In 1964, the United States Surgeon General issued a report linking smoking to dozens of deadly diseases, including lung cancer and heart disease. Since the publishing of this report, sweeping measures have been implemented to reduce tobacco use.
Despite years of successful efforts at reducing American tobacco consumption, it still remains the largest cause of preventable illness, death, healthcare costs, and lost work productivity. And now tobacco use is on the rise. So, what gives?
Tobacco use is on the rise
Our recently published Attitudes Toward Tobacco Use in the Workplace report- based on the responses of over 500 HR professionals and 1,500 tobacco-using employees at midsize to large companies across five industries with high tobacco usage rates (construction, hospitality, manufacturing, retail, and transportation) – raises cause for employer concern.
We found that the COVID-19 pandemic accounted for dramatic increases in tobacco use. Survey respondents showcased this, with 19% stating that they began using tobacco for the first time during the pandemic; 17% increased tobacco their existing consumption during the pandemic, and 12%, who had quit prior to 2020, started using tobacco again during the pandemic. Additionally, the increase came in part due to the prevalence of vape products, with around 58% of all tobacco users surveyed reporting regular vape use, and 56% of cigarette users relayed that they also vaped.
This data should prove startling to employers with tobacco users in their employee population: 80% of tobacco users surveyed said they expected their employer to offer assistance in their cessation efforts. With tobacco use climbing, the need for apt tobacco cessation solutions needs to be reprioritized within employee benefits hierarchies.
Luckily, we also asked what employees really wanted from their benefits offerings. Below are three steps, based on our report findings and employee responses, that employers can take to improve employee wellness while combatting the uptick in tobacco use.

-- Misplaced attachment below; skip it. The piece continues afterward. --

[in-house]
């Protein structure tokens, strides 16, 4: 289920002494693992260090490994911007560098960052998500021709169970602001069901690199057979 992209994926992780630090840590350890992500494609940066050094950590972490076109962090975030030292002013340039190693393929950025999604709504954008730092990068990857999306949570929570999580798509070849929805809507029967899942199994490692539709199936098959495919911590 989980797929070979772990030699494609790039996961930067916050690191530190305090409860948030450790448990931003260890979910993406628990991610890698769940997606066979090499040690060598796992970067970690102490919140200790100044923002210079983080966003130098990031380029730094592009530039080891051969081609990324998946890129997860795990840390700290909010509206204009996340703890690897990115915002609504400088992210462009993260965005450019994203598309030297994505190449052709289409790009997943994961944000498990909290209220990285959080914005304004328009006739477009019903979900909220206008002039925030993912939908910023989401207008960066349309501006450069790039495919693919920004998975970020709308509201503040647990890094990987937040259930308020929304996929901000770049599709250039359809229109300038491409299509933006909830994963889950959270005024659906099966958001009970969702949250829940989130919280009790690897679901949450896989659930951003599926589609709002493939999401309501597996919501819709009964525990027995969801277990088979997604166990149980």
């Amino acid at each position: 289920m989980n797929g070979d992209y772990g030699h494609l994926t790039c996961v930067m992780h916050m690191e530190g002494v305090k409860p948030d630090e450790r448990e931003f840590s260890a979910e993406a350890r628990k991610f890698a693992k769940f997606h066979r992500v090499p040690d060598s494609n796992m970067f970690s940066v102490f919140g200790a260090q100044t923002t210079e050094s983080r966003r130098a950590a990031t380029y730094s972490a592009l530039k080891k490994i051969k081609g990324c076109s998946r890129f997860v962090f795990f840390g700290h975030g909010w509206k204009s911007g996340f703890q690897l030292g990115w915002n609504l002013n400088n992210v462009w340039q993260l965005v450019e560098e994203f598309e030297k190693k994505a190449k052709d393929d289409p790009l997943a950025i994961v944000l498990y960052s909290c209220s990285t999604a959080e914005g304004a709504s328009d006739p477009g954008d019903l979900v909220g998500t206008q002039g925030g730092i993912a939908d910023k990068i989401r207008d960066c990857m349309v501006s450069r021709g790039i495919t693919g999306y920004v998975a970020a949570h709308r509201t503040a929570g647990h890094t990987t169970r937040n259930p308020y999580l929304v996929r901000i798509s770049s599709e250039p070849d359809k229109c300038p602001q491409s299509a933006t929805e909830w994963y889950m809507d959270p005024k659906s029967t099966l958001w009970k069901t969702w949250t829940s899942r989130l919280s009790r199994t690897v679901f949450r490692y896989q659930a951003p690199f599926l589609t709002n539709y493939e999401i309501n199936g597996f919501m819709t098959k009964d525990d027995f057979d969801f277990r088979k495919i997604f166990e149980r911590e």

How to improve employee wellness in three steps
Understand why tobacco cessation is a top three benefits priority
Both employers and employees agreed that workplace tobacco cessation programs are important. A vast number of employer respondents listed tobacco cessation as one of the top three wellness priorities for 2022. Smoking takes a toll on both the mental and physical health of its users. That’s why tobacco cessation efforts can complement employer wellness priorities, including offerings like mental health, counseling, and therapy, as well as heart and lung health.
Know that employees are looking to quit using tobacco
Around 97% of surveyed employers expressed concern surrounding workplace smoking and/or vaping risks and costs. With high concern comes a high motivation to help employees quit. There was less agreement, however, in how employers currently view tobacco use. Around 62% of employers see tobacco use as a chronic health condition best managed by offering accessible and judgment-free healthcare. The remaining employers viewed tobacco use as problematic employee behavior that created adverse business consequences like increased costs, employee productivity, and more.
Satisfy employees that want tobacco cessation programs
Contrary to the beliefs of many non-tobacco users, employees who smoke or vape are highly interested in tobacco cessation benefits. Employees want these programs as part of their benefits offerings – most respondents who didn’t report having access to an employer-sponsored program actively wished one was available to them. In fact, most of those surveyed reported that they would be willing to and likely would sign up for an employer-sponsored quit program.
The time to act is now
Employees are not only highly interested in receiving tobacco cessation as a benefit but are enthusiastic and ready to participate in these types of programs. This leaves the ball in the court of the employer, and with renewed prioritization at companies nationwide, the time to act is now. So, how will your team choose to help your tobacco-using employees?